Our Formula

DigestLive is a proprietary blend of….

Foeniculum Vulgare- Commonly known as fennel, Foeniculum Vulgare is used to treat symptoms of slow digestion and intestinal dysbiosis, or a negative change in the composition of intestinal bacteria. These conditions can cause uncomfortable symptoms such as bloating, flatulence, and constipation.1 The European Medicines Agency (EMA) has found thatFoeniculum Vulgarecan be therapeutic in treating digestive symptoms caused by bacterial imbalances and slow digestive transit.2

Cassia Angustifolia- Cassia Angustifolia, also known as senna, is a non-fiber laxative that works by safely stimulating movement in the bowels.3 The herb is a common ingredient in many constipation-relieving medications due to its efficiency and safety. (4) 


In a 2010 randomized control trial of 20 patients with chronic constipation, drinkingCassia Angustifoliainfused tea increased their daily number of bowel movements. Subjects also reported improved bowel function.  No significant side effects were found, except for a small reduction in serum potassium levels during the treatment period. The study concluded that senna is an effective laxative and is a safe option for the treatment of constipation.(5)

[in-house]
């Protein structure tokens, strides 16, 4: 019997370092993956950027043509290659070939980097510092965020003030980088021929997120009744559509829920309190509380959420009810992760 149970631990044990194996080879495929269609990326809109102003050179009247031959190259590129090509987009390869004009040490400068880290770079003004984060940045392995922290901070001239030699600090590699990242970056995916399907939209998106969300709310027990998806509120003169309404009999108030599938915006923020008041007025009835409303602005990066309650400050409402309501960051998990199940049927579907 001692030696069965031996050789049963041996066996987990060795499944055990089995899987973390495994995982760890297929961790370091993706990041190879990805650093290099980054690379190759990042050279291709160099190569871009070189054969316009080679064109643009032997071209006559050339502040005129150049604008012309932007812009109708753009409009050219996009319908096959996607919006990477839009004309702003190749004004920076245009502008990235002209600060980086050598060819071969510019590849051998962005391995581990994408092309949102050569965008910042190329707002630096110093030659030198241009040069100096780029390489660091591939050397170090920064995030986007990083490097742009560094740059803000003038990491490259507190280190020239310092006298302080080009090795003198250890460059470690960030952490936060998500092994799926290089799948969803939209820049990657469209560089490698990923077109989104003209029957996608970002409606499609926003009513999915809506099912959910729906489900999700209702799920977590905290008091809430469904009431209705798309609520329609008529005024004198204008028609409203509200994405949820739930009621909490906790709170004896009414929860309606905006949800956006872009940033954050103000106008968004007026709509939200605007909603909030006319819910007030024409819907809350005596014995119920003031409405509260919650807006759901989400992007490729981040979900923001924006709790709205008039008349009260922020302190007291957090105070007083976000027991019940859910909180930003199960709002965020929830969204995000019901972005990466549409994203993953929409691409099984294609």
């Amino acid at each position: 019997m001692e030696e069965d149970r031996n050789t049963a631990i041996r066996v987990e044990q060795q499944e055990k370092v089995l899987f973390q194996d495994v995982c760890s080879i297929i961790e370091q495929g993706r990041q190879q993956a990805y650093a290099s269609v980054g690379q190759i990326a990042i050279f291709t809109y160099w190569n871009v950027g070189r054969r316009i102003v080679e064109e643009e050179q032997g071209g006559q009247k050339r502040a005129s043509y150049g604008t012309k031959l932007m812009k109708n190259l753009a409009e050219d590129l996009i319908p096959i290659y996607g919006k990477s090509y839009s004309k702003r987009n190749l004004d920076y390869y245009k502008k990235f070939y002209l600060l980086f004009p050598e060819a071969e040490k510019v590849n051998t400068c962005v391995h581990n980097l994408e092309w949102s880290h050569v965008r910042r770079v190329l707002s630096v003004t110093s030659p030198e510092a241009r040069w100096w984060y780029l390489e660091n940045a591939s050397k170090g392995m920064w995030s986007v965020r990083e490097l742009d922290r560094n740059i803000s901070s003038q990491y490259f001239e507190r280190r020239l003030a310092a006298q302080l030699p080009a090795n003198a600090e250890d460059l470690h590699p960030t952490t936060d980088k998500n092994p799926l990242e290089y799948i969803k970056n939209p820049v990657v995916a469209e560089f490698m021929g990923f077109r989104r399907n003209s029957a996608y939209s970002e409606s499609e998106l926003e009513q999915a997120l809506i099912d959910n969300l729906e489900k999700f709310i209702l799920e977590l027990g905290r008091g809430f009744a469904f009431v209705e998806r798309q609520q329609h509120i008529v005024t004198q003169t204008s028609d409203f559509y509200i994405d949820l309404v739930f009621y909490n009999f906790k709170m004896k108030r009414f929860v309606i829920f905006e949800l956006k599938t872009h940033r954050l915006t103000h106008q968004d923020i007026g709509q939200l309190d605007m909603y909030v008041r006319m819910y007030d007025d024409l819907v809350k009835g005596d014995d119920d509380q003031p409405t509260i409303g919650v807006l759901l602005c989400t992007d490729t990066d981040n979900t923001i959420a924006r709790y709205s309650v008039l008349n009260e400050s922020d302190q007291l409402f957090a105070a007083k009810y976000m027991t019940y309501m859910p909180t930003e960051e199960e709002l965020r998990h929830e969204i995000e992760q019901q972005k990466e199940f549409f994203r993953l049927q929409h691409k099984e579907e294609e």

Rhamnus Purshiana- Rhamnus Purshiana, also known as cascara sagrada, has historically been used to treat constipation and detoxify the colon .(6) There are two main laxative components in cascara sagrada, hydroxyanthracene glycosides (particularly cascarosides A, B, C and D), and emodin. Similar to senna (#2), these stimulate activity of the bowels.(7) 

Hydroxyanthracene glycosides boosts intestinal movement by keeping water and electrolytes in the large intestine, which increases the volume of the bowel's contents and pressure to evacuate.(8) 


Emodin helps contribute to the laxative effect of the herb by activating smooth muscle cells in the large intestine to relieve constipation.(9)